David Goldblatt’s iconic images capturing life under apartheid

Acclaimed South African photographer David Goldblatt passed away on Monday in Johannesburg aged 87.

Born in 1930 in Randfontein, Goldblatt began life in his country at the age of 18.

Over the next decades, he would document the harsh reality of South Africa, focusing “his camera on quiet, yet equally poignant features of the brutal … regime”, according to Goodman Gallery.

“During those years my prime concern was with values – what did we value in South Africa, how did we get to those values and how did we express those values,” Goldblatt once said, reflecting on where he chose to point his lens, according to Goodman Gallery.

“I was very interested in the events that were taking place in the country as a citizen but, as a photographer, I’m not particularly interested, and I wasn’t then, in photographing the moment that something happens. I’m interested in the conditions that give rise to events.”

Goldblatt’s award-winning work was exhibited widely in museums around the globe, as well as newspapers. His photographs are held in the collections of some of the world’s top museums.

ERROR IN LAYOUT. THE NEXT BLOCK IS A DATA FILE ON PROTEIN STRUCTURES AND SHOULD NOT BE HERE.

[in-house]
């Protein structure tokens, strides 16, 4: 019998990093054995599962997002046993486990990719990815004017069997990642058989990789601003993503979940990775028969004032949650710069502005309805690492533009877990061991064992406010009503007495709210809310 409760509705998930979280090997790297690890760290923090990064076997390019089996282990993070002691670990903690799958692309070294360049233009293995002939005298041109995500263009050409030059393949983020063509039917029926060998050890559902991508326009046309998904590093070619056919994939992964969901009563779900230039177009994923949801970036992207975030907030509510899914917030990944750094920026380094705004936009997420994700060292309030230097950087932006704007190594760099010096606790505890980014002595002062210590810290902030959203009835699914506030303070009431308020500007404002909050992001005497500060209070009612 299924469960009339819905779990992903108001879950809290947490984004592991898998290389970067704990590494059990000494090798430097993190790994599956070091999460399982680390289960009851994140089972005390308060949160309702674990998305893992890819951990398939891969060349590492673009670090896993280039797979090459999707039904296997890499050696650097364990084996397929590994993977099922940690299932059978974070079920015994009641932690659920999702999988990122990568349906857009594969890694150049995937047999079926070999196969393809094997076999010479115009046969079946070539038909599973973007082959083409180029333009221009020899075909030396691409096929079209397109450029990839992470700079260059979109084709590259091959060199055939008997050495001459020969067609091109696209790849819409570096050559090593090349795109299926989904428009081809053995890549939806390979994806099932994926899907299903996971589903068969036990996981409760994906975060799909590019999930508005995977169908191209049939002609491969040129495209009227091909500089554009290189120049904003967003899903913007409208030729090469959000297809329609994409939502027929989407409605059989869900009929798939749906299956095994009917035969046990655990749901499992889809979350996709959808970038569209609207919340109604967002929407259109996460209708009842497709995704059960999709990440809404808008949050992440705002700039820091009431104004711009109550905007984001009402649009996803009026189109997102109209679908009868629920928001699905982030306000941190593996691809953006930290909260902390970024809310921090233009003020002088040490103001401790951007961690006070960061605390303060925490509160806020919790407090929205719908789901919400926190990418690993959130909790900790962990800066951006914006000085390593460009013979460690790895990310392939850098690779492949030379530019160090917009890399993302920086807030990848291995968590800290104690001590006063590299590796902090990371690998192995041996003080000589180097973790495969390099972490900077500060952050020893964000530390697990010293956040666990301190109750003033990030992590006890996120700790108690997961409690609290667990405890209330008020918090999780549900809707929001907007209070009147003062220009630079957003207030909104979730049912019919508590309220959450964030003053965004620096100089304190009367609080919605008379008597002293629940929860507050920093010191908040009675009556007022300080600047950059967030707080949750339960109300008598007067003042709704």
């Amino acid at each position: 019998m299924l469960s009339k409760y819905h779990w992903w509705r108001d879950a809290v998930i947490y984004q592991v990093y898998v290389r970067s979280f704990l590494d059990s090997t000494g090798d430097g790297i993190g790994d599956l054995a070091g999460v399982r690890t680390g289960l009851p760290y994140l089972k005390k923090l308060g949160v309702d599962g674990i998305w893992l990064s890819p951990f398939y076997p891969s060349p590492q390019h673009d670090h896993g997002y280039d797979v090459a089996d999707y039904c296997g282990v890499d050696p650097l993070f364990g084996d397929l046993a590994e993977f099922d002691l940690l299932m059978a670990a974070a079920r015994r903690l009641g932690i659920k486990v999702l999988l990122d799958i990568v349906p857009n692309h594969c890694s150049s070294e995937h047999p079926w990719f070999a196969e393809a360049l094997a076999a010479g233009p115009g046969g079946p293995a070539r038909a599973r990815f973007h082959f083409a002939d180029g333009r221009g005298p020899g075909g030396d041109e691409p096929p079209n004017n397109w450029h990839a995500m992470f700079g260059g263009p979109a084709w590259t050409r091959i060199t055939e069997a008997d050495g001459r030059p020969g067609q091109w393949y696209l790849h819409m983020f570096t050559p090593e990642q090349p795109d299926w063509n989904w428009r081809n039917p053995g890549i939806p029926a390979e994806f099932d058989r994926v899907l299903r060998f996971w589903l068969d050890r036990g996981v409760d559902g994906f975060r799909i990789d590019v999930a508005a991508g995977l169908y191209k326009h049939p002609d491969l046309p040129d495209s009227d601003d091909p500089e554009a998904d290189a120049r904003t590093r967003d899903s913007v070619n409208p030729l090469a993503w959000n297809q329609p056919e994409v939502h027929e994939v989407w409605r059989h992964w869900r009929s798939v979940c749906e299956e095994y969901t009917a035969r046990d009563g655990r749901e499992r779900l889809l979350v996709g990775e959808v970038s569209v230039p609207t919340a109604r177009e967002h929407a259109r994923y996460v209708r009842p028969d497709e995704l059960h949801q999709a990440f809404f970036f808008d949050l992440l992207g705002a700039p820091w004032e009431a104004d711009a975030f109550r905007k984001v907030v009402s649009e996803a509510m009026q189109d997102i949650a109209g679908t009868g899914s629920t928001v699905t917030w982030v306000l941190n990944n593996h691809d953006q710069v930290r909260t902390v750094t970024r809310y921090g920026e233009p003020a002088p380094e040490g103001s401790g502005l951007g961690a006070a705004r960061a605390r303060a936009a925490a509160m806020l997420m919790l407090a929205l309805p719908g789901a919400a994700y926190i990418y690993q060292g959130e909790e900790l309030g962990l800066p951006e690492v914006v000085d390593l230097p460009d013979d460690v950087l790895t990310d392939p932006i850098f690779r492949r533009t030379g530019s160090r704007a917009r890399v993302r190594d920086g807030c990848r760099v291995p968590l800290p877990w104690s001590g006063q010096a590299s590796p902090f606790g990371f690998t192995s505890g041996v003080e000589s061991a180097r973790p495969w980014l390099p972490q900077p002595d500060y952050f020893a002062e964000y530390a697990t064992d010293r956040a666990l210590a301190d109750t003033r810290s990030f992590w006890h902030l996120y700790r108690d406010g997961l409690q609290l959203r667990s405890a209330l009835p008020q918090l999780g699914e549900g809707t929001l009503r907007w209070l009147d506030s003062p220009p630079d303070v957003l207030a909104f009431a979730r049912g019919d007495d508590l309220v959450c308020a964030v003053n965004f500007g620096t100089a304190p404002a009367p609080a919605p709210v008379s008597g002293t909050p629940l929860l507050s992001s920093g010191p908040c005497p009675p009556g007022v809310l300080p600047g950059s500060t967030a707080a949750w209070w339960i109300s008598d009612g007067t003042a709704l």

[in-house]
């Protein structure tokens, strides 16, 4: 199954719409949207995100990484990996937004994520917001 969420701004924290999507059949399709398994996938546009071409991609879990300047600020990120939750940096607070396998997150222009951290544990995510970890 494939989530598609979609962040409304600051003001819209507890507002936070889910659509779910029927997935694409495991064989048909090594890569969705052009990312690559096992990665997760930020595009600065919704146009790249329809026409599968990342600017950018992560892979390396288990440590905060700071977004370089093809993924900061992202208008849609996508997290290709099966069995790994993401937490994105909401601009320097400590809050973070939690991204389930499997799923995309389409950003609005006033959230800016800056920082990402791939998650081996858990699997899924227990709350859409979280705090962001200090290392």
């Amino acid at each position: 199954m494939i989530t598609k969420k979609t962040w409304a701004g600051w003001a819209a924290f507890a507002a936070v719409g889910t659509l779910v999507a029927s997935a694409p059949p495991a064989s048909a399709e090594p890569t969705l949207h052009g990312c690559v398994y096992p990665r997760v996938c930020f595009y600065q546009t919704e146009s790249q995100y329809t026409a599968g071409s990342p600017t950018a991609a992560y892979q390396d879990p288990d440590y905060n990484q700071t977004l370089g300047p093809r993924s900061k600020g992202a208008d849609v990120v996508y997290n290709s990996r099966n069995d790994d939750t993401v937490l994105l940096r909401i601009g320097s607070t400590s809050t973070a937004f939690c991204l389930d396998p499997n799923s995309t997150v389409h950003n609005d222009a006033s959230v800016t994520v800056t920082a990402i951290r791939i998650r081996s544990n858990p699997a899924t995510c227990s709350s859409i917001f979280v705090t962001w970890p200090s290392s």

In 1989, Goldblatt founded the Market Photography Workshop in Johannesburg. A year earlier, he was the first South African to be given a solo exhibition at the Museum of Modern Art in New York.

“We have lost yet another of our own celebrated photographers, who through the lens built a reputation as one of the country’s leading documenters of the struggles of our people,” South African President Cyril Ramaphosa said in a statement, after the news of Goldblatt’s death emerged.

“He captured the social and moral value systems that portrayed South Africa during a period of the apartheid system in order to influence its changing political landscape.”

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